Enabling these policies are cars that are large, powerful and capable of carrying out tasks such as high speed pursuits and attending major accidents. Traffic cars are often estate cars that can carry additional equipment, such as traffic cones, signs to warn of road closures or collisions and some basic scene preservation equipment.
One of the most common traffic cars is the BMW 530 while models from Audi, such as the A4 are also well used as well as the Kawasaki Traffic motorbike.
Patrol cars are the most essential mode of police transport and in most forces these vehicles are required to do more conventional tasks. They need to support officers in their duties such as crime prevention, community relations, investigating accidents and transporting officers to the scene of an incident quickly. To facilitate this you are likely to see officers driving a Ford Fiesta, a Kia Rio or possibly a Volkswagen Polo.
These vehicles are used for attending 999 calls and patrolling in targeted areas, where a police officer may be needed more urgently. Many response cars now also carry mobile technology which can be linked to police databases and automatic number plate recognition technology and most response cars have sirens. The Vauxhall Astra is a classic response car.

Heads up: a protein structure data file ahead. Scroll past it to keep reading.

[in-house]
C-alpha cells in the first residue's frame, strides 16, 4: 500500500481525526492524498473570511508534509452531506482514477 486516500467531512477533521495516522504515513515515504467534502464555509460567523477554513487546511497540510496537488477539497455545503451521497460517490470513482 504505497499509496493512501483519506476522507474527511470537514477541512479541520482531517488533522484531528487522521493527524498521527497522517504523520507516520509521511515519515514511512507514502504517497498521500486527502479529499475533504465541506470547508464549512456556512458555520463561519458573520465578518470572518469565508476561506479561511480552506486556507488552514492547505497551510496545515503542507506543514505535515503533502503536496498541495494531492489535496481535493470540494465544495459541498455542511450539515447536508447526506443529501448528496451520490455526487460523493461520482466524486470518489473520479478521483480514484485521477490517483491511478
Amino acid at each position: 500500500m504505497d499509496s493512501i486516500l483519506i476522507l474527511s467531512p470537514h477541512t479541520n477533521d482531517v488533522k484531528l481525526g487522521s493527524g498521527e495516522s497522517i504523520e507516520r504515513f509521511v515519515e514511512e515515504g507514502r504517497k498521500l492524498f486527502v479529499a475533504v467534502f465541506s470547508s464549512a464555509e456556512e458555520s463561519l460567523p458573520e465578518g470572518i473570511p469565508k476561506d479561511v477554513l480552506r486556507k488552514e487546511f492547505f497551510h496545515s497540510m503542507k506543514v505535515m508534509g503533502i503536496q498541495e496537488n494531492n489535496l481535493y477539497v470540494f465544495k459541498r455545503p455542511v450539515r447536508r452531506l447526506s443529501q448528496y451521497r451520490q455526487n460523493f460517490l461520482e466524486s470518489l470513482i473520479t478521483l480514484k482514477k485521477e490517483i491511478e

At times when police need to increase presence and performance in situations, area cars step in. Tasked to serve high crime areas or large areas with a fair response time their drivers are trained in tactical pursuit, advanced driving and stopping fleeing offenders. Area cars may carry firearms officers or local patrol officers and are on hand in major cities and large urban counties when help is needed most. Area cars tend to be high performance vehicles. Vauxhall Insignia, Skoda Octavia and the are all feasible as area cars.
Value for Money
The Programme for Government remarks that “Scotland continues to have a police service which improves the safety and wellbeing of individuals, localities and communities.” Also noted within the report is that “recorded crime in Scotland is at a 40-year low".
Delivering these goals takes significant planning and resources. According to figures published in the The Corporate Strategy document Police Scotland were allocated a budget of £1,016 million for the period 2014/2015 (down by £46.5 million on the previous year). £10 million of this is allocated to its fleet – representing approximately 1% of the total.
Given the far-flung population as well as the aims outlined in the Programme for Government that: “in the future, Scotland continues to have a police service which improves the safety and wellbeing of individuals, localities and communities in Scotland” – Police Scotland manages to deliver a solid return on investment. The £10 million spent on its fleet – the equivalent of the cost of a small cup of coffee per head of population – ensures that they can respond within each community to a number of diverse scenarios.
Does this represent value for money? Seems like a fair cop.
Infographic by Chris Miskelly
Article by Tracey McBain